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  2. ^ Marshall, L.B., ed. (1951). "Electrophrenic Respiration". United States Navy Medical News Letter. 18 (4): 10–12.
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  20. ^ Shaul, D.B.; Danielson, P.D.; McComb, J.G.; Keens, T.G. (2002). "Thoracoscopic placement of phrenic nerve electrodes for diaphragmatic pacing in children". Journal of Pediatric Surgery. 37 (7): 974–978. doi:10.1053/jpsu.2002.33821. PMID 12077752.
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  22. ^ "PART 882 -- NEUROLOGICAL DEVICES". CFR - Code of Federal Regulations Title 21. U.S. Food and Drug Administration. 21 August 2015. Retrieved 19 February 2016.
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  25. ^ "Premarket Approval". fda.gov. US Food and Drug Administration. Retrieved 2 December 2019.
  26. ^ SFU professor's invention to help recovery of ventilator patients approved for emergency use in U.S. - Meera Bains, Canadian Broadcasting Corporation, 8 May 2020
  27. ^ a b Bhimji, S. (16 December 2015). Mosenifar, Z. (ed.). "Technique - Insertion of Pacemaker". Medscape - Diaphragm Pacing. WebMD LLC. Retrieved 19 February 2016.
  28. ^ "Surgery: What to Expect" (PDF). NeuRx Diaphragm Pacing System Patient/Caregiver Information and Instruction Manual. Synapse Biomedical, Inc. 2011. p. 18. Retrieved 19 February 2016.
  29. ^ a b Woo, A-la; Tchoe, Ha-jin; Shin, Hae-won; Shin, Chae-min; Lim, Chae-Man (2020). "Assisted Breathing with a Diaphragm Pacing System: A Systematic Review". Yonsei Medical Journal. 61 (12): 1024–1033. doi:10.3349/ymj.2020.61.12.1024. ISSN 0513-5796. PMC 7700882. PMID 33251776.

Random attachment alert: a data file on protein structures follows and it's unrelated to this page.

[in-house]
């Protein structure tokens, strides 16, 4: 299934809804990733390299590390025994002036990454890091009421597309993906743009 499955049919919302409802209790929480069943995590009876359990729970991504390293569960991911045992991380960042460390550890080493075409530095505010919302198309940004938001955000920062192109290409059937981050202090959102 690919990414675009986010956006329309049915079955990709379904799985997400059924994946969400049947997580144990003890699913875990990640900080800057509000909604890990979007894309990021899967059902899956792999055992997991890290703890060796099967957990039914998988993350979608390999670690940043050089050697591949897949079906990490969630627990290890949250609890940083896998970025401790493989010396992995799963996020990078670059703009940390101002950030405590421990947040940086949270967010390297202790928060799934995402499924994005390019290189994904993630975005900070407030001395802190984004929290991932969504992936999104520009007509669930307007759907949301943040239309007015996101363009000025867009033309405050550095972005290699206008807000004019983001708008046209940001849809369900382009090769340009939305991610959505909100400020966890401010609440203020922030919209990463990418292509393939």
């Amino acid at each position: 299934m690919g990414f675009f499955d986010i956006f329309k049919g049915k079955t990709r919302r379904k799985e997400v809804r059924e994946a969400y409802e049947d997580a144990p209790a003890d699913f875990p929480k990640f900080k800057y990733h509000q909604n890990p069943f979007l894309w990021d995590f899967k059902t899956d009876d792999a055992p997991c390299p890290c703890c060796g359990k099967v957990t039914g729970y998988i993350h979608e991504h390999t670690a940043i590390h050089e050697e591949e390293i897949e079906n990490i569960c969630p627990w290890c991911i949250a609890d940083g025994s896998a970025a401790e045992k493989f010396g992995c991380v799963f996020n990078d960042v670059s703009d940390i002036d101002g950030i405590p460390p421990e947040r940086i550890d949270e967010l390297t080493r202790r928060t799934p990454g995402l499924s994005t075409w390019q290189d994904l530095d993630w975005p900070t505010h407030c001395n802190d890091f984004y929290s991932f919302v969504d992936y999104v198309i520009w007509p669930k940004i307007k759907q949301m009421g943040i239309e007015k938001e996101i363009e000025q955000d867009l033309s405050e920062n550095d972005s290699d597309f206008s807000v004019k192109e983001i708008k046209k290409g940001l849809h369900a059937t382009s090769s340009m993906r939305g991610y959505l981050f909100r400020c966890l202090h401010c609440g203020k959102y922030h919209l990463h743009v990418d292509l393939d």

30. ^ Wijkstra, Peter J.; van der Aa, Hans; Hofker, H. Sijbrand; Curto, Francesco; Giacomini, Matteo; Stagni, Giuliana; Dura Agullo, Maria Asuncion; Curià Casanoves, Francesc Xavier; Benito-Penalva, Jesús; Martinez-Barenys, Carlos; Vidal, Joan (2022). "Diaphragm Pacing in Patients with Spinal Cord Injury: A European Experience". Respiration. 101 (1): 18–24. doi:10.1159/000517401. ISSN 0025-7931. PMC 8820415. PMID 34274930.
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  32. ^ Posluszny, Joseph A.; Onders, Raymond; Kerwin, Andrew J.; Weinstein, Michael S.; Stein, Deborah M.; Knight, Jennifer; Lottenberg, Lawrence; Cheatham, Michael L.; Khansarinia, Saeid; Dayal, Saraswati; Byers, Patricia M.; Diebel, Lawrence (1 February 2014). "Multicenter review of diaphragm pacing in spinal cord injury: Successful not only in weaning from ventilators but also in bridging to independent respiration". Journal of Trauma and Acute Care Surgery. 76 (2): 303–310. doi:10.1097/TA.0000000000000112. ISSN 2163-0755. PMID 24458038.
  33. ^ Gonzalez-Bermejo, Jésus; Morélot-Panzini, Capucine; Tanguy, Marie-Laure; Meininger, Vincent; Pradat, Pierre-François; Lenglet, Timothée; Bruneteau, Gaëlle; Forestier, Nadine Le; Couratier, Philippe; Guy, Nathalie; Desnuelle, Claude; Prigent, Hélène; Perrin, Christophe; Attali, Valérie; Fargeot, Catherine (11 October 2016). "Early diaphragm pacing in patients with amyotrophic lateral sclerosis (RespiStimALS): a randomised controlled triple-blind trial". The Lancet Neurology. 15 (12): 1217–1227. doi:10.1016/S1474-4422(16)30233-2. PMID 27751553.
  34. ^ a b DiPALS Writing Committee; DiPALS Study Group Collaborators (30 July 2015). "Safety and efficacy of diaphragm pacing in patients with respiratory insufficiency due to amyotrophic lateral sclerosis (DiPALS): a multicentre, open-label, randomised controlled trial". The Lancet Neurology. 14 (9): 883–892. doi:10.1016/S1474-4422(15)00152-0. hdl:10026.1/3556. PMID 26234554. {{cite journal}}: |author2= has generic name (help)
  35. ^ Le Pimpec-Barthes, Francoise; Legras, Antoine; Arame, Alex; Pricopi, Ciprian; Boucherie, Jean-Claude; Badia, Alain; Panzini, Capucine Morelot (8 April 2016). "Diaphragm pacing: the state of the art". Journal of Thoracic Disease. 8 (S4): S376–S386. doi:10.21037/jtd.2016.03.97. PMC 4856845. PMID 27195135.